• Former partners of the Gupta-linked PR firm Bell Pottinger have repaid, or promise to repay, some R9 million worth of profits liquidators say they were not entitled to.
  • The company left about R130 million in unpaid bills behind when it closed down.
  • But CEO James Henderson is reportedly not keen on handing back R7.5 million administrators say he owes.
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Partners in Bell Pottinger, the public relations firm best known in South Africa for its close relationship with the Gupta family, have repaid or promise to repay some R9 million in profits its liquidators say they were not entitled to receive.

But James Henderson, at the time of its liquidation the CEO, is reportedly fighting an attempt to hold him personally liable for around R7.5 million in such profits.

Bell Pottinger first denied it had been behind attacks on Gupta foes and campaigns around "white monopoly capital", then apologised for the role it had played in those efforts.

But a finding by the UK's Public Relations and Communications Association that its work had been "likely to inflame racial discord in South Africa and appears to have done exactly that" saw clients abandon the company in droves. Soon after it was put into liquidation when its administrators could find no willing buyer.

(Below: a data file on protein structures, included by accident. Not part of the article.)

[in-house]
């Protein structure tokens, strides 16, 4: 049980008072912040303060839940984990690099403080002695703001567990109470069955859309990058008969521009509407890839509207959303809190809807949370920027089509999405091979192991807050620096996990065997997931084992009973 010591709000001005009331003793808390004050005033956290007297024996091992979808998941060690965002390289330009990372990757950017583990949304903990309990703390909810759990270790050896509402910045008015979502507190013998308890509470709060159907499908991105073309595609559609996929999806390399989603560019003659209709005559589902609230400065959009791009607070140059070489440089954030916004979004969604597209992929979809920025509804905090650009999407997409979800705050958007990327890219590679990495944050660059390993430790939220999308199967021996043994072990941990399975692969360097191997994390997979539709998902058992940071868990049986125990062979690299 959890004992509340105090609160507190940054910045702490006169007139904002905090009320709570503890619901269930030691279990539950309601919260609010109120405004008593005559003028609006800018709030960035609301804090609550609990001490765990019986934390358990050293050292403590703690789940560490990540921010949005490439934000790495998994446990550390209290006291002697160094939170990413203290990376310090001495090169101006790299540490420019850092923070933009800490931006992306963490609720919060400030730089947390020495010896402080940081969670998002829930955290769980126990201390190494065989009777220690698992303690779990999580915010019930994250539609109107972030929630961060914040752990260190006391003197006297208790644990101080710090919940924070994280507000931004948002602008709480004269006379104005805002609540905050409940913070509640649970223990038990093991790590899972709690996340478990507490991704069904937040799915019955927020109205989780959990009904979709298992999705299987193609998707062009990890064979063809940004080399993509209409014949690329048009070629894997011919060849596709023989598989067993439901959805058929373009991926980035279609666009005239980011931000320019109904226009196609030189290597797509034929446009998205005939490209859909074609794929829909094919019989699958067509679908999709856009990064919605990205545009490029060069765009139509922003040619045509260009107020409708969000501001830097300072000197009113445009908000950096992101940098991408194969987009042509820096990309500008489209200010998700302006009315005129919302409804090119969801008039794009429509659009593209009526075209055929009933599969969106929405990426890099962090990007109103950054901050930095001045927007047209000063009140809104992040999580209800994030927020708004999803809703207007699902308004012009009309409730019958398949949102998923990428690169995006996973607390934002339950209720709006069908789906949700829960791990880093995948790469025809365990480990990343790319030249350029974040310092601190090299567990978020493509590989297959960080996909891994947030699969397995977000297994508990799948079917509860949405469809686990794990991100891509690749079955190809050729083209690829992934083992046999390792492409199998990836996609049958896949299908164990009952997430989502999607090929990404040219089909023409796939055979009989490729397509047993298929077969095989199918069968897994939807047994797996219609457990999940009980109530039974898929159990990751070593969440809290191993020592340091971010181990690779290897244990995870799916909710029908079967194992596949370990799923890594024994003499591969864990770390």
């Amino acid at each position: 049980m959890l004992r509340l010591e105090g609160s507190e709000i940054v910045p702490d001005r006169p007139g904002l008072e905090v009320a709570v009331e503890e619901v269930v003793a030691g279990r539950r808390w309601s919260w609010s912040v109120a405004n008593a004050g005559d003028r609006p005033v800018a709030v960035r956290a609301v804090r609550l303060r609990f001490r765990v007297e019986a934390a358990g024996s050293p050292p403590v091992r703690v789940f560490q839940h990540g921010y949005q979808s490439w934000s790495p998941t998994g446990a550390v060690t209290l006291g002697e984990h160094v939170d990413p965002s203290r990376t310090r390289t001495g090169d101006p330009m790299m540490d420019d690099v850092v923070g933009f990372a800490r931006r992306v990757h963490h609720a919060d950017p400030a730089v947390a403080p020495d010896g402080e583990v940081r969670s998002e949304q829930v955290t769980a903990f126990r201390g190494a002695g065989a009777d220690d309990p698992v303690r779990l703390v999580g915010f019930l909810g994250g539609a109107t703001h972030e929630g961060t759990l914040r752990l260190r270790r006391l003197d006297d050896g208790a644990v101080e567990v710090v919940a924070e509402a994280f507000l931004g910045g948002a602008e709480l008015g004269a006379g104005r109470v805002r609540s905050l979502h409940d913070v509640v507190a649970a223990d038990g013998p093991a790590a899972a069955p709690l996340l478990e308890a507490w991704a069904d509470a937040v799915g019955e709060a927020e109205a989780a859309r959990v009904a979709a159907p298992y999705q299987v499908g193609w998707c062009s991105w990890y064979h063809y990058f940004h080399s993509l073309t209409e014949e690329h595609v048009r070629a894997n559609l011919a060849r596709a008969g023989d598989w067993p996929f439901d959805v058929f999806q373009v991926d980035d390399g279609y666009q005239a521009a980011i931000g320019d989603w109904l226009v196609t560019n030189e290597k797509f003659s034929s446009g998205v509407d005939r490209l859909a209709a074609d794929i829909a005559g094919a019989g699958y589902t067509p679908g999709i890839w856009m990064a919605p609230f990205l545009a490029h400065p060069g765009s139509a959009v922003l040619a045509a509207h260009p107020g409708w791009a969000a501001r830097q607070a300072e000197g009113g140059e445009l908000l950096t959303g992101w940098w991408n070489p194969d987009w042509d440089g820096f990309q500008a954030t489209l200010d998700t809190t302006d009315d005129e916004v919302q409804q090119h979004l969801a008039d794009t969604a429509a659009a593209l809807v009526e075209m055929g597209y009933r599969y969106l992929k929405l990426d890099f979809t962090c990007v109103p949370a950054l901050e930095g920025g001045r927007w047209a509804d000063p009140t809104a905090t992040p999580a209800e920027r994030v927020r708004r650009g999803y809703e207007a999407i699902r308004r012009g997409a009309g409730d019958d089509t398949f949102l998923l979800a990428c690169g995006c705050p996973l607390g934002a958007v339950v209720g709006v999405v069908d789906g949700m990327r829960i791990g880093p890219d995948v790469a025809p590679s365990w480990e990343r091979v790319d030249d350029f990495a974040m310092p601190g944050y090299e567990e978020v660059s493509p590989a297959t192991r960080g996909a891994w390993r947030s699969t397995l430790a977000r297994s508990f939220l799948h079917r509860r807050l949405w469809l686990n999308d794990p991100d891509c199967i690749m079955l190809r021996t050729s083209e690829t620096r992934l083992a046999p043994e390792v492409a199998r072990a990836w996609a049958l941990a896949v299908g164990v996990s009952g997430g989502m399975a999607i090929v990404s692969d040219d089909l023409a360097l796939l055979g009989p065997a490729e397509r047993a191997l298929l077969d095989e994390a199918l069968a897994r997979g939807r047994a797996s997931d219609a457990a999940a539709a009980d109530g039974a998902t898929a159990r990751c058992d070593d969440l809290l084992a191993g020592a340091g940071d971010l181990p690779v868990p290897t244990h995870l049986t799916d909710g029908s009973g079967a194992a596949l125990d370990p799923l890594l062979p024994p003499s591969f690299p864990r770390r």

See also: The Bell Pottinger executive fired for her Gupta 'WMC' campaign is back in business

Those administrators, from accounting firm BDO, have been pursuing the recovery of money ever since to help cover the £7 million (R130 million) owed to creditors.

The £4 million in profits pocketed by 44 partners – money the administrators say they should not have received – would go a long way to paying off those debts.

The latest report from the administrators show that 12 former partners have repaid £157,000 (around R3 million) of that already, the Financial Times reported this week. Nine more partners have agreed to give back £311,000 (nearly R6 million) – but two partners have been unreachable, and 17 have not agreed to repay money. 

Although the partners involved are not identified in the report, The Telegraph said Henderson is "wrangling" over his share, worth R7.5 million.

Partners in the firm – especially those involved in the Gupta contract – may still face a legal claim from administrators on the basis that they had breached partnership agreements and brought the company into disrepute.

(Compiled by Phillip de Wet)

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